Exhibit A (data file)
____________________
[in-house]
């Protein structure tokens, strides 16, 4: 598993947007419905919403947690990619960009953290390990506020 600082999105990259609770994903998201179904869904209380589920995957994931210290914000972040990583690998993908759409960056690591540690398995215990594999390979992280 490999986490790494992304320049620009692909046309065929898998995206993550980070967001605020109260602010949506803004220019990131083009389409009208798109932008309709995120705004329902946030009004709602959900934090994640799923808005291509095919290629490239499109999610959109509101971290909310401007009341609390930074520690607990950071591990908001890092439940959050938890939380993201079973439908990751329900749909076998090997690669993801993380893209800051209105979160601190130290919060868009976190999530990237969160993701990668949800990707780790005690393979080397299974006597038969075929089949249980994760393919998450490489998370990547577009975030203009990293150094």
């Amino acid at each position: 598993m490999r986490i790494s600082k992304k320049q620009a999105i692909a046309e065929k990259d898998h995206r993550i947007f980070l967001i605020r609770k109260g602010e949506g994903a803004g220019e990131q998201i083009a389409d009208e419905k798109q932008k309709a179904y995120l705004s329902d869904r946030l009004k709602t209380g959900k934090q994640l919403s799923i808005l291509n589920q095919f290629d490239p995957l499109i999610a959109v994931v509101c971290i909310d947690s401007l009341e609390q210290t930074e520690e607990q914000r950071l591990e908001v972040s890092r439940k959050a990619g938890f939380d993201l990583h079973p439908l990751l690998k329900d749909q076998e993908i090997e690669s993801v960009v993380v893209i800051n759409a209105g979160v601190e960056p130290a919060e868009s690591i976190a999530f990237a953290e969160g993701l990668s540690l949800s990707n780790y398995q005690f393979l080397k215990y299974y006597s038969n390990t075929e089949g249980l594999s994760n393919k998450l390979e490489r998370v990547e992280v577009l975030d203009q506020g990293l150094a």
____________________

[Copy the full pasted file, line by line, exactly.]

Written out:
[in-house]
């Protein structure tokens, strides 16, 4: 598993947007419905919403947690990619960009953290390990506020 600082999105990259609770994903998201179904869904209380589920995957994931210290914000972040990583690998993908759409960056690591540690398995215990594999390979992280 490999986490790494992304320049620009692909046309065929898998995206993550980070967001605020109260602010949506803004220019990131083009389409009208798109932008309709995120705004329902946030009004709602959900934090994640799923808005291509095919290629490239499109999610959109509101971290909310401007009341609390930074520690607990950071591990908001890092439940959050938890939380993201079973439908990751329900749909076998090997690669993801993380893209800051209105979160601190130290919060868009976190999530990237969160993701990668949800990707780790005690393979080397299974006597038969075929089949249980994760393919998450490489998370990547577009975030203009990293150094």
């Amino acid at each position: 598993m490999r986490i790494s600082k992304k320049q620009a999105i692909a046309e065929k990259d898998h995206r993550i947007f980070l967001i605020r609770k109260g602010e949506g994903a803004g220019e990131q998201i083009a389409d009208e419905k798109q932008k309709a179904y995120l705004s329902d869904r946030l009004k709602t209380g959900k934090q994640l919403s799923i808005l291509n589920q095919f290629d490239p995957l499109i999610a959109v994931v509101c971290i909310d947690s401007l009341e609390q210290t930074e520690e607990q914000r950071l591990e908001v972040s890092r439940k959050a990619g938890f939380d993201l990583h079973p439908l990751l690998k329900d749909q076998e993908i090997e690669s993801v960009v993380v893209i800051n759409a209105g979160v601190e960056p130290a919060e868009s690591i976190a999530f990237a953290e969160g993701l990668s540690l949800s990707n780790y398995q005690f393979l080397k215990y299974y006597s038969n390990t075929e089949g249980l594999s994760n393919k998450l390979e490489r998370v990547e992280v577009l975030d203009q506020g990293l150094a």